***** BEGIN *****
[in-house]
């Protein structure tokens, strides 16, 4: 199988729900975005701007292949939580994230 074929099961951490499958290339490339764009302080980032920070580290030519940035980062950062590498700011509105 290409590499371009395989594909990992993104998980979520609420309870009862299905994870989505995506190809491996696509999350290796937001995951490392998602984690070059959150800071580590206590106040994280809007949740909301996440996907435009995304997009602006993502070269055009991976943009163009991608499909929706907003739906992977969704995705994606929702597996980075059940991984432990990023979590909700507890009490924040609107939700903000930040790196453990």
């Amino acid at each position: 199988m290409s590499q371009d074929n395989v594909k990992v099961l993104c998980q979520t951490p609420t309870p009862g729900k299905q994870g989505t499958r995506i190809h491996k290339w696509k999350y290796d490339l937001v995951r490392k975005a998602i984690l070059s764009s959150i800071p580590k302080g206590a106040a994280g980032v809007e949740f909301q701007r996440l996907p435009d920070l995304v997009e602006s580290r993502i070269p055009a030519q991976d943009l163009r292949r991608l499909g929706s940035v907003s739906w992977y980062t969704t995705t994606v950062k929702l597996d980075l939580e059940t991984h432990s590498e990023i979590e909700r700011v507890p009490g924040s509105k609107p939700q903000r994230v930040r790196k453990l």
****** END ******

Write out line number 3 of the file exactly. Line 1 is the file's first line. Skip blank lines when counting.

């Amino acid at each position: 199988m290409s590499q371009d074929n395989v594909k990992v099961l993104c998980q979520t951490p609420t309870p009862g729900k299905q994870g989505t499958r995506i190809h491996k290339w696509k999350y290796d490339l937001v995951r490392k975005a998602i984690l070059s764009s959150i800071p580590k302080g206590a106040a994280g980032v809007e949740f909301q701007r996440l996907p435009d920070l995304v997009e602006s580290r993502i070269p055009a030519q991976d943009l163009r292949r991608l499909g929706s940035v907003s739906w992977y980062t969704t995705t994606v950062k929702l597996d980075l939580e059940t991984h432990s590498e990023i979590e909700r700011v507890p009490g924040s509105k609107p939700q903000r994230v930040r790196k453990l």